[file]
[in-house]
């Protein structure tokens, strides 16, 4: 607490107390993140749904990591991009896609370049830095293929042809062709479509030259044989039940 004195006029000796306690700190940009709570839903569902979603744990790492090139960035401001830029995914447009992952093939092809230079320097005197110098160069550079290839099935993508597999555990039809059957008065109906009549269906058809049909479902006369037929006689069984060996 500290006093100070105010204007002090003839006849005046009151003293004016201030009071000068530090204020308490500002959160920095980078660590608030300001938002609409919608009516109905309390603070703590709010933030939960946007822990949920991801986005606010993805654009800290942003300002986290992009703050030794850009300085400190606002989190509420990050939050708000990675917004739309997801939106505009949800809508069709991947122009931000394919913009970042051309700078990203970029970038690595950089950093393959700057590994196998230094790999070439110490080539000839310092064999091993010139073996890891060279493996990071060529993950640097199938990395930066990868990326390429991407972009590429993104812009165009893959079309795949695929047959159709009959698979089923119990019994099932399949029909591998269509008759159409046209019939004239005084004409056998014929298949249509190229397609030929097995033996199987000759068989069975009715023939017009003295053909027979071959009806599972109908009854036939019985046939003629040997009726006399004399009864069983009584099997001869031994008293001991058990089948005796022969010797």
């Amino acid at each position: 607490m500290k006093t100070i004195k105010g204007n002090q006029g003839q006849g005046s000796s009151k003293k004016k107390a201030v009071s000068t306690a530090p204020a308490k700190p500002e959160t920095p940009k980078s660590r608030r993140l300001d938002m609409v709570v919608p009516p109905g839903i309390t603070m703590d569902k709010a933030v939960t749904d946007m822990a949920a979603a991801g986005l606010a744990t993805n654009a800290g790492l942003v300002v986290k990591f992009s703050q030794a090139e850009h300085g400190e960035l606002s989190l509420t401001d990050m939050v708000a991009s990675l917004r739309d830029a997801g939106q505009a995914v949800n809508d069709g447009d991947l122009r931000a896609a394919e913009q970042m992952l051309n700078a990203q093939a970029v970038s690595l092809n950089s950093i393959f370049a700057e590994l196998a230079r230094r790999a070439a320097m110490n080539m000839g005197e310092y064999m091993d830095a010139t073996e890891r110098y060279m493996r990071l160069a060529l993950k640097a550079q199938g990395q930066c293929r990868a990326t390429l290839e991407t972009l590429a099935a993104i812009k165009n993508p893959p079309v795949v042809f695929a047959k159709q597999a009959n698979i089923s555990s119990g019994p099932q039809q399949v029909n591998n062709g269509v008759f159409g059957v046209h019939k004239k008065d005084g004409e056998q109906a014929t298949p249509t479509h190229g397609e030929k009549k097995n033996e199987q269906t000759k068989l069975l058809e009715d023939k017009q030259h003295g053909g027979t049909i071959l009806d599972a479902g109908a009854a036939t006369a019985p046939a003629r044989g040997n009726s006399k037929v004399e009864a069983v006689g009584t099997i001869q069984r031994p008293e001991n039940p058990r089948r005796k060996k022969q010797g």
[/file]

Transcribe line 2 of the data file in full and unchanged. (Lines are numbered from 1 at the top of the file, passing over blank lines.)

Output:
């Protein structure tokens, strides 16, 4: 607490107390993140749904990591991009896609370049830095293929042809062709479509030259044989039940 004195006029000796306690700190940009709570839903569902979603744990790492090139960035401001830029995914447009992952093939092809230079320097005197110098160069550079290839099935993508597999555990039809059957008065109906009549269906058809049909479902006369037929006689069984060996 500290006093100070105010204007002090003839006849005046009151003293004016201030009071000068530090204020308490500002959160920095980078660590608030300001938002609409919608009516109905309390603070703590709010933030939960946007822990949920991801986005606010993805654009800290942003300002986290992009703050030794850009300085400190606002989190509420990050939050708000990675917004739309997801939106505009949800809508069709991947122009931000394919913009970042051309700078990203970029970038690595950089950093393959700057590994196998230094790999070439110490080539000839310092064999091993010139073996890891060279493996990071060529993950640097199938990395930066990868990326390429991407972009590429993104812009165009893959079309795949695929047959159709009959698979089923119990019994099932399949029909591998269509008759159409046209019939004239005084004409056998014929298949249509190229397609030929097995033996199987000759068989069975009715023939017009003295053909027979071959009806599972109908009854036939019985046939003629040997009726006399004399009864069983009584099997001869031994008293001991058990089948005796022969010797």